A Home Within the SIS Community

The SIS faculty includes more than 120 scholars. Our faculty are multidisciplinary, including political scientists, economists, geographers, historians, sociologists, anthropologists, and practitioners with deep experience in all aspects of diplomacy, policymaking, and peacebuilding around the world. Focused on building knowledge, developing solutions to the world's biggest challenges, and expanding the boundaries of how international affairs is taught and practiced, they all share a commitment to equity, justice, and ethical approaches to problems. 

Our SIS departments are intellectual homes for both faculty and our students. More than just an organizational administrative structure, each department has been constructed with an eye toward building synergies among scholars who want to examine problems and identify workable solutions. Our departments have been specifically designed to be "department without walls": each department is multidisciplinary; about half of the courses "housed" in a specific department are taught by faculty from other SIS departments; and cross-departmental research collaborations abound.

Students can make the most of our "departments without walls," exploring interests across SIS. As an undergraduate student, you may find your departmental "home" based on your thematic area. As a graduate student, you may easily identify your department based on your degree program. Or you may connect with faculty, projects, and thought leadership in another department entirely. And as a member of the SIS community, you can look to departments as a place to gather, whether digitally or in person, with people who share your interests in specific ways to promote positive change in our world.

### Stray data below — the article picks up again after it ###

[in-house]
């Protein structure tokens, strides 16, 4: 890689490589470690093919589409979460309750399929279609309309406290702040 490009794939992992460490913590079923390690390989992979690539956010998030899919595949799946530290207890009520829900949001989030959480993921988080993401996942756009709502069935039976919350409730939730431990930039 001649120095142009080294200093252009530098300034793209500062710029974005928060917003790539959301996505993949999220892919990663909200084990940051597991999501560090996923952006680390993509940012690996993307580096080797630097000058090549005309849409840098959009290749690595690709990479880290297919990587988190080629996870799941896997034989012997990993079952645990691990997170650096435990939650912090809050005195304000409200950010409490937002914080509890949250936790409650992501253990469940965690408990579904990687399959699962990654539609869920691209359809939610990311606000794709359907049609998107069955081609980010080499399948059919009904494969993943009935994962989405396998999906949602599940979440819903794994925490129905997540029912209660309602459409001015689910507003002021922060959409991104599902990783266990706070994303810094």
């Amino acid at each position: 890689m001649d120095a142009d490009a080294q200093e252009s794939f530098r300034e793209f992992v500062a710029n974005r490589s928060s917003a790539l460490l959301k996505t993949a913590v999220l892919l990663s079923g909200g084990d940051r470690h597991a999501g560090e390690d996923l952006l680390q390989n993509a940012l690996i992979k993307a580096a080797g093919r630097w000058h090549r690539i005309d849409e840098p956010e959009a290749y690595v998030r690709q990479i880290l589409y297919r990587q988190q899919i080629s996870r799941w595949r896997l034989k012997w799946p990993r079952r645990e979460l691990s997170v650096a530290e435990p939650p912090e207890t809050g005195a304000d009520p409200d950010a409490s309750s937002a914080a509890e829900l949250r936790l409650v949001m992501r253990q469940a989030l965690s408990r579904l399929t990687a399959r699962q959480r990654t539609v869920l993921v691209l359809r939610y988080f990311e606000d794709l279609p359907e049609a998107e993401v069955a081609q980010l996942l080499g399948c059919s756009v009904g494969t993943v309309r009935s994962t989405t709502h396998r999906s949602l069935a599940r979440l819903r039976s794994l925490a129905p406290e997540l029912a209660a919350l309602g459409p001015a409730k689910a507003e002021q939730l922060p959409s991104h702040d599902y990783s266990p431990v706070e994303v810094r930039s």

The Department of Environment, Development, and Health (EDH) defends and cares for life on Earth through research, teaching, advocacy, and policy. We work on justice- and equity-informed approaches to climate change, environmental degradation, poverty, migration, urbanization, emerging technologies, governance, and global health. 

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Resolving today’s transnational crises requires a global perspective that unites pioneering research with a foundational understanding of economics, politics, and governance. In SIS’s Politics, Governance, and Economics (PGE) department, our faculty of political scientists, economists, and top regional specialists investigate longstanding and emerging questions related to power, identity, and institutions. Our courses train students with the foundational knowledge and data analysis skills to resolve pressing international, regional, and local issues. 

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Through ethical engagement, the SIS Department of Peace, Human Rights & Cultural Relations (PHRCR) seeks to eliminate violence, from war and genocide to interpersonal and structural violence. We work to achieve this through theoretical, policy-oriented, and ethical research and by educating our students in conflict resolution, human rights, international and intercultural communication, economic justice, and the role local, national, transnational, and international actors play. 

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The Department of Foreign Policy and Global Security (FPGS) produces new knowledge on international policy and security challenges and trains the next generation of leaders to navigate those challenges effectively. We are a multidisciplinary hub for research and teaching, comprised of a diverse group of renowned scholars and practitioners. In our community, we examine the policies of the United States, other countries, and global and transnational actors, as well as the determinants of security at all levels. 

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The Department of Global Inquiry (DGI) is engaged in producing knowledge and educating students in ways that contribute to the overall transformation of the world. We equip students with the skills they will need to keep up with our rapidly changing world order. With an emphasis on theory and history, DGI courses focus on how and why international relations change over time, allowing students to forecast and envision future change.

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